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The Sunderland pictured here was seen on a visit to London in the early 1980's, by which time the plane had already had a long and exciting life. Like other Sunderlands at the end of the War it was placed in storage at Wig Bay, Stranraer, Scotland, bearing its R.A.F serial ML814. in 1953 it was one of sixteen Sunderlands reconditioned for service with the Royal New Zealand Air Force to whom it was handed over in June 1953 and became NZ4108.


In new Zealand service it flew with No.5(M.R.) squadron, being involved in maritime patrol duties, as well as flying supplies to remote islands in the Pacific.

Ten months later the Sunderland emerged as a 43 seat airliner, fitted out to Sandringham standards, although still retaining the hallmarks of a Sunderland. It was now registered VH-BRF and named "Islander". It remained in service with Ansett until 1974 when it was sold to Antilles Air Boats based in the US Virgin Islands.

The airline did intend to overhaul it, however nothing came of that, and in 1979, the now deteriorating Sunderland was acquired by the millionaire Edward Hulton. After being returned to flying condition, and bearing the registration N158J it moved to the UK Virgin Islands, before making a leisurely flight to Europe, eventually arriving at Marignane, Marseille, France on 24 May 1981. Here it underwent further restoration work before it entered the world of display flying.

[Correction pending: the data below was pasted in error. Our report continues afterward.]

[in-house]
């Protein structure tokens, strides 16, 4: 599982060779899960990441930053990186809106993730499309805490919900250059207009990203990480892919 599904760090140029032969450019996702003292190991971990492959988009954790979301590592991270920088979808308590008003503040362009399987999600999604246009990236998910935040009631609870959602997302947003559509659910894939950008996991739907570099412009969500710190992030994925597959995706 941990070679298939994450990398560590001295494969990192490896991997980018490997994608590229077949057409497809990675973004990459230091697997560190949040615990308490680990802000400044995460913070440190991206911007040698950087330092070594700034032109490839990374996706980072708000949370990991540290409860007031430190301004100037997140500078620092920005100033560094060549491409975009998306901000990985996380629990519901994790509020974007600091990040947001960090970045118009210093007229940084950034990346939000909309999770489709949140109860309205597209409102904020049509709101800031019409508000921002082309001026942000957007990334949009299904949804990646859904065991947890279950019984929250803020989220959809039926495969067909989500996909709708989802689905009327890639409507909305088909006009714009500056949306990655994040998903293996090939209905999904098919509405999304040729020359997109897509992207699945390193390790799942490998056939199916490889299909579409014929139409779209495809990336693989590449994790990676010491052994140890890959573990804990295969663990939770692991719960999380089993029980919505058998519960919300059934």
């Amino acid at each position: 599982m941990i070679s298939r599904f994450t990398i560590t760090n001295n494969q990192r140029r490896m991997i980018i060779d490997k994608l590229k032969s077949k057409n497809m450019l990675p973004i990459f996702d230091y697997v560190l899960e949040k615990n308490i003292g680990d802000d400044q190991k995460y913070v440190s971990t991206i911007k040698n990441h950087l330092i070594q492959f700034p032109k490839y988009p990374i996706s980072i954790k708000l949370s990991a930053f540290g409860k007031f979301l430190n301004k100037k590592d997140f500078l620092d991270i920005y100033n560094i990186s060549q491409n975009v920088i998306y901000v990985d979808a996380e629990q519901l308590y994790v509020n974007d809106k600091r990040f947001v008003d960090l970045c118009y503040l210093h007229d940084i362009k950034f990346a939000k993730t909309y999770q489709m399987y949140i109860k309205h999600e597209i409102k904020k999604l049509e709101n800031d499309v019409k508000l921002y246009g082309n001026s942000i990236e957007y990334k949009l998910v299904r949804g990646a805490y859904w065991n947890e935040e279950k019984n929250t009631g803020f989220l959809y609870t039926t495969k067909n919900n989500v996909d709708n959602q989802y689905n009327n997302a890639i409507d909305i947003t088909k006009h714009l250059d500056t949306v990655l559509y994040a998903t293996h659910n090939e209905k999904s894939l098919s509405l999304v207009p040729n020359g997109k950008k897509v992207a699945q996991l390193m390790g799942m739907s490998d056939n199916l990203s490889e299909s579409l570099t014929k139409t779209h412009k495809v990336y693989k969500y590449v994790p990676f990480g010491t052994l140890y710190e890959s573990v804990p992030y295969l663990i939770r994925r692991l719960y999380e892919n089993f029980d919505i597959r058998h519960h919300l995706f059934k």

However the large cost of maintaining a flying boat, made it unable to pay its way, and despite sponsorship it was sold in the 90's to the American collector Kermit Weeks. It now resides in his museum in Florida, the only Sunderland in flying condition.

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